Review: Parklife – Empire of the Sun, Crystal Castles, Metronomy & more

10 Feb

PARKLIFE – EMPIRE OF THE SUN, CRYSTAL CASTLES, METRONOMY & MORE

Sunday, September 27, 2009, Wellington Square, East Perth

Parklife started out back in 2005 as a predominantly DJ festival, but this year, it boasted its biggest event yet with more live pop and indie-dance bands than ever before spread across five stages. The immense line-up was partly due to electronic pop duo Empire of the Sun, originally the pairing of The Sleepy Jackson’s Luke Steele and Pnau’s Nick Littlemore, and their first-ever live spectacular. It’s not everyday you get an act championed by US President Barack Obama and rap superstar Jay-Z to headline your festival now, is it?

But it became known not long after the announcement that Littlemore wouldn’t be making an appearance due to Pnau commitments (not a surprise given he hasn’t been in the past two video clips either) and then a few days before the Parklife tour kicked off, Steele revealed he’d had no communication with Littlemore for five months and that he’d be officially flying solo.

None of this deterred the 25,000-strong crowd though, excited about the start of the festival season on a beautiful warm day. Punters streamed through the gates early to catch Sydney trio Arts vs Science entice the crowd to “use their flippers to get down” in a performance some young punters pegged as the best set of the day.

Bertie Blackman drew a big crowd at the Fire Stage tent, even though it was an early timeslot. Her pitch-perfect voice enticed all those nearby to take a closer look as her band plus a DJ delivered a dancier set than her recent solo shows. The songstress comfortably belted out hits like Byrds of Prey to warm applause, despite the poor sound quality that plagued that tent throughout the day.

UK duo AutoKratz’s first Australian appearance and knob twiddling didn’t make much of an impression even though they were energetic and put in their all; and the over-hyped UK pop band Little Boots didn’t cut it either with a lacklustre performance that sounded like blonde bombshell Victoria Hesketh was singing along to a backing-track, even though there was instruments on stage.

The first Australian appearance of Canada’s indie electronic band Junior Boys on the Earth Stage might have only drawn a small crowd, but they were actually one of the highlights. Playing laidback live electronica, Junior Boys delivered a sincere performance with Jeremy Greenspan’s sweet vocals one of the most memorable parts of the day.

When British electro-pop band La Roux hit the Water Stage at 6pm, punters flocked over to see the androgynous Elly Jackson strut her stuff. A girl turned to me and said, “I really want to see La Roux”, not realising the band she most wanted to see was already playing. Apt given the hype surrounding La Roux at the moment, and while the band churned out the hits from their debut album Bulletproof, it wasn’t exactly ground-breaking, but fun nevertheless.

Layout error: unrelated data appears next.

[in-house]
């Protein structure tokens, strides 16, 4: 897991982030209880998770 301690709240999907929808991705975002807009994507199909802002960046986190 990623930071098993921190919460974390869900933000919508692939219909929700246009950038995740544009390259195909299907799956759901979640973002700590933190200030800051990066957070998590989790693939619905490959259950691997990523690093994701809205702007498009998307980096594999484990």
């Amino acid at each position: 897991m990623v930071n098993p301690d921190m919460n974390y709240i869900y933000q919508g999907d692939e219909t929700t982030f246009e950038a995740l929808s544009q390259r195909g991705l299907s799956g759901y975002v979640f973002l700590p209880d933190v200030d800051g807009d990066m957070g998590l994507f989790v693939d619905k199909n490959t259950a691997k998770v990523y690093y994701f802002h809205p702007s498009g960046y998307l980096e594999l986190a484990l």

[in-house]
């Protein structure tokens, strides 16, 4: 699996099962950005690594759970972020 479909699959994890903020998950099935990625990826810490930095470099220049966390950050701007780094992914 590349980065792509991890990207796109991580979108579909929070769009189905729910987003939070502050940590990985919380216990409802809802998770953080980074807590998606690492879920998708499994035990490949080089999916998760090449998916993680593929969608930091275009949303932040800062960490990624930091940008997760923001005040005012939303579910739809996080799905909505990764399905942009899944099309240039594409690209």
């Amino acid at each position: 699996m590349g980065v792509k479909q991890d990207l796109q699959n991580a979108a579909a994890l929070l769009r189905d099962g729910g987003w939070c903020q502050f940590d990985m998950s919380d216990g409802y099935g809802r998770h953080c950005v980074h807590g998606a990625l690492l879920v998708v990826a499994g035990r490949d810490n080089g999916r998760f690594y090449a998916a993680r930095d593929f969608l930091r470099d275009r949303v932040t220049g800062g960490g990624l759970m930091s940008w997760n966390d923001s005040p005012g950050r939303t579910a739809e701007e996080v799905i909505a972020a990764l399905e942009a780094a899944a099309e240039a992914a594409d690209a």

In contrast on the Fire Stage, the UK’s Metronomy as a four-piece dazzled a packed tent with an entertaining performance that included synchronised chest lights along with brilliantly delivered indie-electronic tunes. Midway through the set the crowd went wild singing along to Radio Ladio off their sophomore album Nights Out, and impressively closed the set with the catchy You Could Easily Have Me off their debut Pip Paine…

Electro-punk band Crystal Castles lived up to their controversial reputation with a short set due to the sound cutting out and Alice Glass decided enough was enough and grabbed part of the drum kit and threw it off stage before making a hasty departure.

It seemed every one of the sell-out crowd wanted to see Empire of the Sun and they all headed to the Water Stage. The unusual three layers of graphics surrounding the stage came to life as Luke Steele backed by two members of Adelaide disco-house band The Swiss opened the show with Standing on the Shore.

Billed as one tonne of costumes, a feature film’s worth of visuals, 1.21 jigawatts of lighting, dancing swordfish, evangelical narration and four pink guitars, the performance-art side of the show did live up to all it was promised to be, minus the tigers and elephants. It actually sounded good too. Standing on the Shore led into Breakdown and most of the tracks off the album, including Half Mast, We are the People and Without You.

Unfortunately the majority of punters weren’t able to appreciate it, because if you managed to get to the front you couldn’t really see the full extent of the visuals and if you were at the back, you couldn’t hear the sound too well. Shame there wasn’t big screens erected and a better space to crank up the sound levels. But Emperor Steele was a sight to behold. With two costume changes and an amazing headdress, there’s no disputing the man pulled off his fantastical dream, even though Empire of the Sun was always meant to be the spiritual quest of two people on a sonic and technicoloured journey together, not one.

[As published in The Wire, The West Australian, Issue 19, 1.10.09]

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